This is just a little teaser intro for the actual Top 20 list of board games. Trevor and Danny tell you the games that just barely missed the cut. A little bit of info is given for each game to help you decide if it is a game you’d like to look into a bit further.
Hello, It’s time for another board game blog! This week we are taking a break from reviewing cat games and will be looking at Dragonwood by Darren Kisgen and Gamewright Games.
This is a quick, competitive game for 2-4 players. To setup separate the two decks, Adventurer Deck (red backed) and Dragonwood Deck (green backed). Take out the two dragon cards (Orange Dragon and Blue Dragon) and shuffle both decks. Remove a number of cards at random from the Dragonwood Deck depending on the number of players (12 for 2 players, 10 for 3 players, and 8 for 4 players).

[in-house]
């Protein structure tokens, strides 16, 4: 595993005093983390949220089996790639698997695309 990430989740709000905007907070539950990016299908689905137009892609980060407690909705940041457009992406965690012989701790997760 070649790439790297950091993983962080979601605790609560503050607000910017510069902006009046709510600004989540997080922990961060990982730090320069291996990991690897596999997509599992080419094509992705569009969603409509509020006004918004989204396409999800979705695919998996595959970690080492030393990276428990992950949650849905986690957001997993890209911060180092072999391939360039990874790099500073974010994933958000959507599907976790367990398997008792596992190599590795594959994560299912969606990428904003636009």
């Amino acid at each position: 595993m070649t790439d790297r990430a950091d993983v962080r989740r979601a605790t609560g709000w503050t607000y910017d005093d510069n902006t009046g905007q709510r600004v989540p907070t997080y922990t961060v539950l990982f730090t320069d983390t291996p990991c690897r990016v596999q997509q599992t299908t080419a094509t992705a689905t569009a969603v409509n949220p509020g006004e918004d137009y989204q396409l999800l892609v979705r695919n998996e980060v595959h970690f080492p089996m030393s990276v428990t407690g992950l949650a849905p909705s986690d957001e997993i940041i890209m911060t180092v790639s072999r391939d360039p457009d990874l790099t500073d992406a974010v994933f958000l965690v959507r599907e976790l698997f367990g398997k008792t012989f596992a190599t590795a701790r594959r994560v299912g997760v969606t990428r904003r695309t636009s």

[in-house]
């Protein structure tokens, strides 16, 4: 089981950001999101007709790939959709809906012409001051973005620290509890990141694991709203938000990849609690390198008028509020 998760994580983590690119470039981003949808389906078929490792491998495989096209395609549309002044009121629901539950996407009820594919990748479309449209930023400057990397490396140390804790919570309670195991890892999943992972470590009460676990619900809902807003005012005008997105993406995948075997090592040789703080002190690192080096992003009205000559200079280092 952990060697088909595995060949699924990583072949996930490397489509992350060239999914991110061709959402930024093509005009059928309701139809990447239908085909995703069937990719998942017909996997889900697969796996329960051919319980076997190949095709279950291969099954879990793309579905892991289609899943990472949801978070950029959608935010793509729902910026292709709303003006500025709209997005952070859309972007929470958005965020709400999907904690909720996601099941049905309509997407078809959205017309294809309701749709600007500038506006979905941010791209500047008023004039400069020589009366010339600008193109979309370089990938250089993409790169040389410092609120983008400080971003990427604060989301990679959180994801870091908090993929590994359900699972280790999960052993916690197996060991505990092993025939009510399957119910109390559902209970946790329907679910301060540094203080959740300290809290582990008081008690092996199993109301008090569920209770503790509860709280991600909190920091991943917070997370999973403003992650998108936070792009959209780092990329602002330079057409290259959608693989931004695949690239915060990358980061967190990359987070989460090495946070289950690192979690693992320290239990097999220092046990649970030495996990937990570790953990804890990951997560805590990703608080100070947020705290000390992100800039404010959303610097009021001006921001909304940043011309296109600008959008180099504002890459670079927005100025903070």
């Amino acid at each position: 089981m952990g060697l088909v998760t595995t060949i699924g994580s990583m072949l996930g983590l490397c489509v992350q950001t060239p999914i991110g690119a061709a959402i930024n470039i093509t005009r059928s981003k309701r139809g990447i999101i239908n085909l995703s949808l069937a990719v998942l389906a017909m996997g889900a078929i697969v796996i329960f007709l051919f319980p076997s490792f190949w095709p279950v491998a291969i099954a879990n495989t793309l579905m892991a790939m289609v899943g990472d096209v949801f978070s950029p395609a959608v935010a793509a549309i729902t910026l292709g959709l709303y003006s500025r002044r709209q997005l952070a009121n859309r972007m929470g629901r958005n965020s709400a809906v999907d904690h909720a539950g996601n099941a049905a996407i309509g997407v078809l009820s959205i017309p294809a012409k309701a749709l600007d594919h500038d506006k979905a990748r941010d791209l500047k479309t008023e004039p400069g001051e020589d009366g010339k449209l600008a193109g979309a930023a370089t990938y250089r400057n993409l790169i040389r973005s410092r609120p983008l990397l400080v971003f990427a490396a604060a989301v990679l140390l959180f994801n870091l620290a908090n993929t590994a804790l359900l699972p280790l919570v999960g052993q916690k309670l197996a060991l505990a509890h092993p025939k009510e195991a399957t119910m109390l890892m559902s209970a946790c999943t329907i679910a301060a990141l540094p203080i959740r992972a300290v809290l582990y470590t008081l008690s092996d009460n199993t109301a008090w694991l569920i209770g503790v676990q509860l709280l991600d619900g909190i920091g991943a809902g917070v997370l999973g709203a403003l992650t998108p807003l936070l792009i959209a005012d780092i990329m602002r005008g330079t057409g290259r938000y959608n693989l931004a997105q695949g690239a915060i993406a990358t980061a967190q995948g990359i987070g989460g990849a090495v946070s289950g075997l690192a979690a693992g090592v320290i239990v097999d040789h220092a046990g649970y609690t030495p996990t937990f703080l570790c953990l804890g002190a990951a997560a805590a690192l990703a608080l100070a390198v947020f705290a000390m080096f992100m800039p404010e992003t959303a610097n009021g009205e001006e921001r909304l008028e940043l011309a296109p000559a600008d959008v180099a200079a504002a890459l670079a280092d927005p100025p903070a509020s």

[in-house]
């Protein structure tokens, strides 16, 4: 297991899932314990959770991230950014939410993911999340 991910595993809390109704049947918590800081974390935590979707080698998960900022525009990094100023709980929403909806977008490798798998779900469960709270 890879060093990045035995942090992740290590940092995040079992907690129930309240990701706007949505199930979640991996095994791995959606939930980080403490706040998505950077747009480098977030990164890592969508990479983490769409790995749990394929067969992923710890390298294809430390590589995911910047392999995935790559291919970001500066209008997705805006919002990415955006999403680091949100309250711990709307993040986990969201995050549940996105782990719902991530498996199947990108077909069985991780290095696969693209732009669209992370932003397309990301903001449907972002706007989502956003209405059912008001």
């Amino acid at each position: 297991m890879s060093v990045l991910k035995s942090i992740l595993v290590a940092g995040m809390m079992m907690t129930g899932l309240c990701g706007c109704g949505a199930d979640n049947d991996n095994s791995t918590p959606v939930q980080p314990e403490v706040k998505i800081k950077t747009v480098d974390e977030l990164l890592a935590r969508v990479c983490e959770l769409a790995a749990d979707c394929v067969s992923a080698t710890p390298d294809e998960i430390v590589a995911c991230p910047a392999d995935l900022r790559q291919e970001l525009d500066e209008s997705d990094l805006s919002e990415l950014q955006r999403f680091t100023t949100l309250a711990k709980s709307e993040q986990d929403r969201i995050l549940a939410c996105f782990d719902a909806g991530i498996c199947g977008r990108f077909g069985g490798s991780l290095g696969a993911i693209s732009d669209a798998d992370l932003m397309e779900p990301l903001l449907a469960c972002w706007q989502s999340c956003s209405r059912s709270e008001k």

Then shuffle the two dragons back into the bottom half of the deck. Deal 5 Dragonwood cards into the center of the table to form the “Landscape”. Then deal 5 Adventurer cards to each player. Set the dice and player reference cards off to the side but within reach of all players. You are now ready to begin!
On your turn you may do one of two things:
Reload – draw one Adventurer card add it to your hand. Signal your turn is over by saying “Reload” to the other players. Note: there is a hand limit of 9 cards. Should you choose to reload with 9 cards in your hand you must discard a card from your hand after drawing. (If you draw one of the “Lucky Ladybug” cards immediately discard it and draw 2 more cards.)
Capture – play a number of Adventurer cards from your hand, roll dice, and try and capture one of the Dragonwood cards in the landscape. Note: you may always play one card and try any of the three methods for capture. You may only roll a maximum of six dice. (You may only attempt to capture 1 card from the landscape per turn.)